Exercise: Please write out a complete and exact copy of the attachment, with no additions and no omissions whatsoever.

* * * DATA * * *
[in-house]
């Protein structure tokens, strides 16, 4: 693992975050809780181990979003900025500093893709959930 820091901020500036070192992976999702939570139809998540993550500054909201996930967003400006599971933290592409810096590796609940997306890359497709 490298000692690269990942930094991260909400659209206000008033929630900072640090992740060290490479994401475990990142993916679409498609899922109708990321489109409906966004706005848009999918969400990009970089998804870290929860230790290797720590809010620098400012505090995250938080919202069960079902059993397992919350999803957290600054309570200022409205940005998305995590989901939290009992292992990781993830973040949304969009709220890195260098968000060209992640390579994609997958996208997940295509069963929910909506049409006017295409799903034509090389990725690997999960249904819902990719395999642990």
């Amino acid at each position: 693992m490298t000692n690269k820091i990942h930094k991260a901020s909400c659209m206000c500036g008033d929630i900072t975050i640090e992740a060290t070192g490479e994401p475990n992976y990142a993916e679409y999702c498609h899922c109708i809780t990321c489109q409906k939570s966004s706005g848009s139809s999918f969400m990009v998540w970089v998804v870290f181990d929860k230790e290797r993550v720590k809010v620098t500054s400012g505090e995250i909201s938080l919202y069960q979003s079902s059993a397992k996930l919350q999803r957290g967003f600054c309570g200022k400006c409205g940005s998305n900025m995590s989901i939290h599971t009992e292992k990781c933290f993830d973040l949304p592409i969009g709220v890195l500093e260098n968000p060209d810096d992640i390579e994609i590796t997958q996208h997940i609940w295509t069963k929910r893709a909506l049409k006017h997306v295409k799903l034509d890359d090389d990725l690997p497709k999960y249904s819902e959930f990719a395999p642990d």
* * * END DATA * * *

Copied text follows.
[in-house]
């Protein structure tokens, strides 16, 4: 693992975050809780181990979003900025500093893709959930 820091901020500036070192992976999702939570139809998540993550500054909201996930967003400006599971933290592409810096590796609940997306890359497709 490298000692690269990942930094991260909400659209206000008033929630900072640090992740060290490479994401475990990142993916679409498609899922109708990321489109409906966004706005848009999918969400990009970089998804870290929860230790290797720590809010620098400012505090995250938080919202069960079902059993397992919350999803957290600054309570200022409205940005998305995590989901939290009992292992990781993830973040949304969009709220890195260098968000060209992640390579994609997958996208997940295509069963929910909506049409006017295409799903034509090389990725690997999960249904819902990719395999642990």
């Amino acid at each position: 693992m490298t000692n690269k820091i990942h930094k991260a901020s909400c659209m206000c500036g008033d929630i900072t975050i640090e992740a060290t070192g490479e994401p475990n992976y990142a993916e679409y999702c498609h899922c109708i809780t990321c489109q409906k939570s966004s706005g848009s139809s999918f969400m990009v998540w970089v998804v870290f181990d929860k230790e290797r993550v720590k809010v620098t500054s400012g505090e995250i909201s938080l919202y069960q979003s079902s059993a397992k996930l919350q999803r957290g967003f600054c309570g200022k400006c409205g940005s998305n900025m995590s989901i939290h599971t009992e292992k990781c933290f993830d973040l949304p592409i969009g709220v890195l500093e260098n968000p060209d810096d992640i390579e994609i590796t997958q996208h997940i609940w295509t069963k929910r893709a909506l049409k006017h997306v295409k799903l034509d890359d090389d990725l690997p497709k999960y249904s819902e959930f990719a395999p642990d």